Last month, we discussed online etiquette: how to conduct business online without overstepping the boundaries of propriety and good manners. Companies doing business on the Internet must not only abide by online etiquette, but also by federal regulations and the laws of the states in which they operate. Businesses should also ensure that their Web sites meet legal standards, that they observe international and intellectual property laws and that they respect the privacy of their customers. This month, we explore Internet law--uncharted territory for most small businesses.
Sandra E. Eddy is the author of HTML in Plain English (MIS:Press, $16.95, 800-288-2131), Mastering Lotus SmartSuite 97 for Windows 95 (Sybex, $39.99, 510-523-8233) and The GIF Animator's Guide (MIS:Press, $39.95, 800-288-2131).
Establishing an Online PresenceWithin the Law
A typical business establishing a Web site to publicize itself or to provide service or product information may not need to consider many legal ramifications. Visitors to the site look at the pages and may have the option of sending electronic messages, but the company doesn't actively communicate with its visitors. Some businesses, however--especially those selling goods and services online and those that are regulated by state, federal or international laws--should have an attorney view their plans. Depending on the type of business, companies might have to examine copyright law (both in protecting their own Web pages and using others' intellectual property appropriately), state and federal consumer-protection laws, interstate and international commerce laws and treaties, state and federal tax laws and laws regarding international duties. When preparing to sell goods across state lines, a company should be able to compute the correct sales tax for customers living in every state and be aware of laws restricting or forbidding the sales of certain items, such as liquor, cigarettes and fireworks. Companies doing business across country borders also must be aware of laws controlling contracts, product liability, privacy and security.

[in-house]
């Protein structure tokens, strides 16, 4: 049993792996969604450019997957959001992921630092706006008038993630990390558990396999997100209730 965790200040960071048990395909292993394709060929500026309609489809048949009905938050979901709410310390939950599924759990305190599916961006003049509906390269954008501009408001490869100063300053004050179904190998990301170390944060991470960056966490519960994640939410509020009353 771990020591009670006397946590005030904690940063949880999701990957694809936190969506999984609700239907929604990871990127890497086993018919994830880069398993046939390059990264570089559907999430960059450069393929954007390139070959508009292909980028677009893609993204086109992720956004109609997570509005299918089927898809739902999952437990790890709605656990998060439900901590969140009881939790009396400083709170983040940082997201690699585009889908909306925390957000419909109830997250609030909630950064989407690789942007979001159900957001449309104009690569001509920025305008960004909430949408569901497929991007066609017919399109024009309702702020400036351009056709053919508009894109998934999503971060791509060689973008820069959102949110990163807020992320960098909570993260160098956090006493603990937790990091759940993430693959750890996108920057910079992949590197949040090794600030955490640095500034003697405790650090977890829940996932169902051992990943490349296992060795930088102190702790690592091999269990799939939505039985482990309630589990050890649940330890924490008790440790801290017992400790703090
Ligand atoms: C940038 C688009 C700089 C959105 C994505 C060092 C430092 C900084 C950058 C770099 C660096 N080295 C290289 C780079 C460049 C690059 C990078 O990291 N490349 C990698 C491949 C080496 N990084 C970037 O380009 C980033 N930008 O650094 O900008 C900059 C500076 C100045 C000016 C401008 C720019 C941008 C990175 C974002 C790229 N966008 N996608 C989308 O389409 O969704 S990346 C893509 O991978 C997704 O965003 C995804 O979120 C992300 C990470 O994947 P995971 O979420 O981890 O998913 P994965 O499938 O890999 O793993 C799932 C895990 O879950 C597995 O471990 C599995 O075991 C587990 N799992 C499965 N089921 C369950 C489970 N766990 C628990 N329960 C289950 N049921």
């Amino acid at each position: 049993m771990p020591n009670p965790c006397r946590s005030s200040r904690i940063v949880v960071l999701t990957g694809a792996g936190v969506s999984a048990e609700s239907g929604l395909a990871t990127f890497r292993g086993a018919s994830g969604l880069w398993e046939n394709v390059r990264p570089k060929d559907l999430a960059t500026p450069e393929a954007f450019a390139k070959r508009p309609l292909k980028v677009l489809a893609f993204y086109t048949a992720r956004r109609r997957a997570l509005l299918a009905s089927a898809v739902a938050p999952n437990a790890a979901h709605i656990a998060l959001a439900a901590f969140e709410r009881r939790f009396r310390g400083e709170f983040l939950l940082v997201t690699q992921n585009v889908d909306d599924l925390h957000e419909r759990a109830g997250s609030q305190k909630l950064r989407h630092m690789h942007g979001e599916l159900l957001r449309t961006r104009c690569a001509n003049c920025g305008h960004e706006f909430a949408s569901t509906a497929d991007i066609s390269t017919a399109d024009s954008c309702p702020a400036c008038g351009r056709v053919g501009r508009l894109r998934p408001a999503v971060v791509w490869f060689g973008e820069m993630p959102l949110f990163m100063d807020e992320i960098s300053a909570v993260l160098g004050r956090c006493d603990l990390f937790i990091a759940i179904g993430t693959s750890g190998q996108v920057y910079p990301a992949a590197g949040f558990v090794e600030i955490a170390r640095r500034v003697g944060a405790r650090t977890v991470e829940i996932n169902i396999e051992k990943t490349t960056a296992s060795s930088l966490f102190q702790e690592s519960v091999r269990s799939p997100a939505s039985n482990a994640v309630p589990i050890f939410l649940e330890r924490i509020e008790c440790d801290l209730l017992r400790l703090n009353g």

Jonathan Rosenoer owns and operates CyberLaw and CyberLex (http://www.cyberlaw.com ), pro bono educational services on law for computer users. His book, CyberLaw: The Law of the Internet (Springer-Verlage, $34.95, 800-SPRINGER), provides in-depth articles about Internet legal issues and tracks major developments in computer law. "If a business is subject to special regulation, it should determine whether there are any domestic or foreign state advertising issues," Rosenoer says. "A company offering goods and services might want to check to see if it needs to address any consumer-protection laws." For example, federal law restricts the distribution of certain types of computer software outside the United States, for security reasons. To get ready to export software that could have military applications, you might have to go through a number of steps to meet the regulations of the Bureau of Export Administration in the U.S. Department of Commerce.
You should also make sure your Internet service provider (ISP) is a good business partner. Before committing to a particular ISP, get recommendations from other business owners in your area and research candidates through the local Better Business Bureau. Finally, interview the ISP as you would any other vendor. Ask ISPs the following questions: How do you ensure the security of e-mail messages and credit-card payment information? Do you have liability insurance to cover security breaches? Have you conducted criminal background checks of those with access to customer data?